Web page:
Happy Monday and welcome to Overnight Defense. I’m Rebecca Kheel, and here’s your nightly guide to the latest developments at the Pentagon, on Capitol Hill and beyond. CLICK HERE to subscribe to the newsletter.
THE TOPLINE: Lawmakers on Monday released the details of their fiscal 2020 spending deal after reaching an agreement last week.
Of note, lawmakers have agreed to include $1.375 billion for physical barriers along the U.S.-Mexico border, The Hill’s Jordain Carney reports.
The agreement would effectively provide President Trump the same level of funding for the border wall as the fiscal 2019 bills. And the spending deal maintains Trump’s ability to transfer additional money to the border wall.
Lawmakers have until the end of Friday to pass the spending bills, expected to be divided into two packages, to prevent a government shutdown.
The Hill’s Niv Elis also has more details on what else is in the $1.4 trillion deal.
Defense connection: The defense and military construction spending bills got dragged into the border wall drama this year after Trump dipped into Pentagon funding to pay for the wall construction.
Trump then asked for an additional $3.6 billion for fiscal 2020 to backfill money shifted from military construction to the border wall.
Democrats, meanwhile, wanted to add new restrictions into the bill to limit the president’s authority, but Republicans warned they viewed that as a “poison pill” that would sink the overall chances for a deal.
As for the defense authorization: The defense policy bill, meanwhile, is almost at the finish line.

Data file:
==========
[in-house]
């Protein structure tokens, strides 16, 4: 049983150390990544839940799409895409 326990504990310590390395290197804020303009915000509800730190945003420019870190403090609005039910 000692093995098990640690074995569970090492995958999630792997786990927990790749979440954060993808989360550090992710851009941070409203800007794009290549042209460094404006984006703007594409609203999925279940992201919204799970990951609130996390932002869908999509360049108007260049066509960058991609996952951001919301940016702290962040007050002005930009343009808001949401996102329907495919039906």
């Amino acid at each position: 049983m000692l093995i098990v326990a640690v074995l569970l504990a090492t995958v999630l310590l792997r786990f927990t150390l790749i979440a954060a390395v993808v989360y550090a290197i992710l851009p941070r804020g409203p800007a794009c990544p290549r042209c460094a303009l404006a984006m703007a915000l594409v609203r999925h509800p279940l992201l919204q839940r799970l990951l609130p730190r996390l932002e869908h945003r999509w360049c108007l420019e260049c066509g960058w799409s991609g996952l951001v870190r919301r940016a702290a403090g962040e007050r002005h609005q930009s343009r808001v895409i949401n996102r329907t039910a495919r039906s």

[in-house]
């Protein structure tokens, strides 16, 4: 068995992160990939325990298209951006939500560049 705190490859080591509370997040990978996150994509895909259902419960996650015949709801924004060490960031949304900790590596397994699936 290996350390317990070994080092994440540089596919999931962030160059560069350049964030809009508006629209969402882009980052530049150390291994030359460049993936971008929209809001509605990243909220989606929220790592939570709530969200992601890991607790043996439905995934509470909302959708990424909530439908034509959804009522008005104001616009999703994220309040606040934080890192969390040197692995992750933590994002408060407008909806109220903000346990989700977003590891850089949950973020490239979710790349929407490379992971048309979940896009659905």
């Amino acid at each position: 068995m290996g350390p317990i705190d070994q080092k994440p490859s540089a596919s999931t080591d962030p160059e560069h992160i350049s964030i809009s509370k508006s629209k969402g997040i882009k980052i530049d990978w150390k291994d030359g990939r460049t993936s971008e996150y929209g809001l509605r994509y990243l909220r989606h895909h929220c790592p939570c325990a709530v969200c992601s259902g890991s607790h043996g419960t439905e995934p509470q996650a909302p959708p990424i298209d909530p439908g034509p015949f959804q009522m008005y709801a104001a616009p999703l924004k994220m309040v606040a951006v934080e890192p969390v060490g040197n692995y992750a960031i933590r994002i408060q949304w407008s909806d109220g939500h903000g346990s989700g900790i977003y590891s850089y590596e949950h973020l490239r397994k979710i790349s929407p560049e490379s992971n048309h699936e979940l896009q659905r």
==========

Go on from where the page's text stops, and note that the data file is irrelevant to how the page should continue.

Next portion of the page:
The Senate is taking a procedural vote Monday evening on the National Defense Authorization Act (NDAA), setting up final passage for as early as Tuesday. After that, the bill goes to Trump’s desk, where he’s said he will sign it.
ANNOUNCEMENT ON AFGHAN DRAWDOWN REPORTEDLY IMMINENT: NBC News, followed by other outlets, reported over the weekend that Trump plans to announce a drawdown from Afghanistan as soon as this week.
The reports said Trump plans to announce a drawdown of about 4,000 troops.
The United States has about 12,000 to 13,000 troops in Afghanistan with two missions: to train, advise and assist Afghan troops in their fight against the Taliban and to conduct counterterrorism operations against groups such as al Qaeda and ISIS.
A drawdown at the number being reported would put U.S. troops in Afghanistan at about 8,000 to 9,000.
Speaking to reporters in Kabul, Graham, a leading GOP voice on defense issues who has become a key ally of Trump’s, said a reduction in U.S. forces in Afghanistan “this coming year is possible.”
“If President Trump decides in the next few weeks to reduce our forces below the 12,000 we have, I could support that,” Graham said.
Graham added that he has been “given” the number 8,600 and that Trump is “looking at trying to achieve that number.”
“With 8,600 American forces aligned in the right configuration, we would have a very lethal punch,” Graham said.
Pentagon unfazed by ‘Afghanistan Papers’: It’s been a week since the Washington Post published the “Afghanistan Papers” that showed U.S. officials lying about progress in the Afghanistan War to the public.